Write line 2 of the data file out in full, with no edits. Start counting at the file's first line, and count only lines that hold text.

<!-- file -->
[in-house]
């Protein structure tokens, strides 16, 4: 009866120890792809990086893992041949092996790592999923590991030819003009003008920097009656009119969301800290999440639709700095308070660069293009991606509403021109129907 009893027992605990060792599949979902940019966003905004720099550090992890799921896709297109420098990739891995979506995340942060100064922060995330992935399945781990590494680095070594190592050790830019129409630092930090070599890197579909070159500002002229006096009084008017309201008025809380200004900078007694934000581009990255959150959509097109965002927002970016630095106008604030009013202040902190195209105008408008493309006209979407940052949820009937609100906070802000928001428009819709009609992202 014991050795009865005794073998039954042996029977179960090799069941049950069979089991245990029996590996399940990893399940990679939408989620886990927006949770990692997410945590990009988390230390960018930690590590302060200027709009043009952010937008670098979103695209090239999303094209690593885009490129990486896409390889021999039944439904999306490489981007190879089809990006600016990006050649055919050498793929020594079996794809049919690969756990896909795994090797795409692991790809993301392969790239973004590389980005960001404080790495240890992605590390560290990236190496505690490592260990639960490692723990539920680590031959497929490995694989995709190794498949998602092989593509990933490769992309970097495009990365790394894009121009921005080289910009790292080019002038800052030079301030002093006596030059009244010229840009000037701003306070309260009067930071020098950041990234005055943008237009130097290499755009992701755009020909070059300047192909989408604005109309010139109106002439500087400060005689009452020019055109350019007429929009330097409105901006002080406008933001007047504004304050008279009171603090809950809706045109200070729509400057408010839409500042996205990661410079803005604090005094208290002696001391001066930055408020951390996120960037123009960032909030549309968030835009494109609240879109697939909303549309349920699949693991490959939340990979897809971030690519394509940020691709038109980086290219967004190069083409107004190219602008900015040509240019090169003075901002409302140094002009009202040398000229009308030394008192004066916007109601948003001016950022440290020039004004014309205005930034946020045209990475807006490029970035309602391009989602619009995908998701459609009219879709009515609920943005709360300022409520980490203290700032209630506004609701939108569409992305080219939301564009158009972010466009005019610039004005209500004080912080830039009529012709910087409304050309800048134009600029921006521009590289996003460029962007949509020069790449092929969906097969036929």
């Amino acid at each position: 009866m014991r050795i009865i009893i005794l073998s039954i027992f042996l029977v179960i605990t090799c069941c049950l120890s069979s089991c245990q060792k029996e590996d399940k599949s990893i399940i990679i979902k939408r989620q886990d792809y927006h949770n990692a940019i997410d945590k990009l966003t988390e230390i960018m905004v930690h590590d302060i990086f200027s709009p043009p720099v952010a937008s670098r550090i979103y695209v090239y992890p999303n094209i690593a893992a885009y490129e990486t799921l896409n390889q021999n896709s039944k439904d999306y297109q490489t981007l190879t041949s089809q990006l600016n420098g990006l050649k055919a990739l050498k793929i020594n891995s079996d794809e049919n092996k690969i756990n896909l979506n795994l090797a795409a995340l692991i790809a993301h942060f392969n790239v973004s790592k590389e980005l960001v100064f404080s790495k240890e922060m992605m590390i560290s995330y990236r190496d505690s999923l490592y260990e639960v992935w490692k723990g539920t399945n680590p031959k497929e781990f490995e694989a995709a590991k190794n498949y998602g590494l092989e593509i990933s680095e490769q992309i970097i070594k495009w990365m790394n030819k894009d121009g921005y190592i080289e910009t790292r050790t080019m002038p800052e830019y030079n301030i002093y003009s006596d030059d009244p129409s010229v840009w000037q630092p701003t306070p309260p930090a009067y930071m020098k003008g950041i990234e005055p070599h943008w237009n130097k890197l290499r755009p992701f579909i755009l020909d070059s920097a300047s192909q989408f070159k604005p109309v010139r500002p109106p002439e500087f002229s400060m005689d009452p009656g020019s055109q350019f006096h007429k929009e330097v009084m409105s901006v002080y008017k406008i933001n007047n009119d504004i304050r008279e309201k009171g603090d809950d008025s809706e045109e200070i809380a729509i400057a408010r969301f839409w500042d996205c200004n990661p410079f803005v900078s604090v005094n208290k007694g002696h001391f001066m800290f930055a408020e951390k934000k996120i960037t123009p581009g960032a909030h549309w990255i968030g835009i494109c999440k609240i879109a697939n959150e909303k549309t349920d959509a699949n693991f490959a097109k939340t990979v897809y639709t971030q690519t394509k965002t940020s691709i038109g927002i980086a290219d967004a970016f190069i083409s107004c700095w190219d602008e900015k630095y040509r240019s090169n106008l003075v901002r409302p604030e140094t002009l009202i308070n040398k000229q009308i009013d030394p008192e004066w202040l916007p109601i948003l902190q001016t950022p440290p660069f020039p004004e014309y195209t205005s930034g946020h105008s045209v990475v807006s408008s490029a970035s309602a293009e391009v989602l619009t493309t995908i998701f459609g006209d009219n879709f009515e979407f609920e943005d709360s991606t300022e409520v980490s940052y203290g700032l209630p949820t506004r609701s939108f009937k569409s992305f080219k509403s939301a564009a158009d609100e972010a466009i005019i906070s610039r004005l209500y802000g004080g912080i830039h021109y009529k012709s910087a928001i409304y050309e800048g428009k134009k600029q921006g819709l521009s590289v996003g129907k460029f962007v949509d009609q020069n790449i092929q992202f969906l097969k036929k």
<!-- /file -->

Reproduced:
């Protein structure tokens, strides 16, 4: 009866120890792809990086893992041949092996790592999923590991030819003009003008920097009656009119969301800290999440639709700095308070660069293009991606509403021109129907 009893027992605990060792599949979902940019966003905004720099550090992890799921896709297109420098990739891995979506995340942060100064922060995330992935399945781990590494680095070594190592050790830019129409630092930090070599890197579909070159500002002229006096009084008017309201008025809380200004900078007694934000581009990255959150959509097109965002927002970016630095106008604030009013202040902190195209105008408008493309006209979407940052949820009937609100906070802000928001428009819709009609992202 014991050795009865005794073998039954042996029977179960090799069941049950069979089991245990029996590996399940990893399940990679939408989620886990927006949770990692997410945590990009988390230390960018930690590590302060200027709009043009952010937008670098979103695209090239999303094209690593885009490129990486896409390889021999039944439904999306490489981007190879089809990006600016990006050649055919050498793929020594079996794809049919690969756990896909795994090797795409692991790809993301392969790239973004590389980005960001404080790495240890992605590390560290990236190496505690490592260990639960490692723990539920680590031959497929490995694989995709190794498949998602092989593509990933490769992309970097495009990365790394894009121009921005080289910009790292080019002038800052030079301030002093006596030059009244010229840009000037701003306070309260009067930071020098950041990234005055943008237009130097290499755009992701755009020909070059300047192909989408604005109309010139109106002439500087400060005689009452020019055109350019007429929009330097409105901006002080406008933001007047504004304050008279009171603090809950809706045109200070729509400057408010839409500042996205990661410079803005604090005094208290002696001391001066930055408020951390996120960037123009960032909030549309968030835009494109609240879109697939909303549309349920699949693991490959939340990979897809971030690519394509940020691709038109980086290219967004190069083409107004190219602008900015040509240019090169003075901002409302140094002009009202040398000229009308030394008192004066916007109601948003001016950022440290020039004004014309205005930034946020045209990475807006490029970035309602391009989602619009995908998701459609009219879709009515609920943005709360300022409520980490203290700032209630506004609701939108569409992305080219939301564009158009972010466009005019610039004005209500004080912080830039009529012709910087409304050309800048134009600029921006521009590289996003460029962007949509020069790449092929969906097969036929």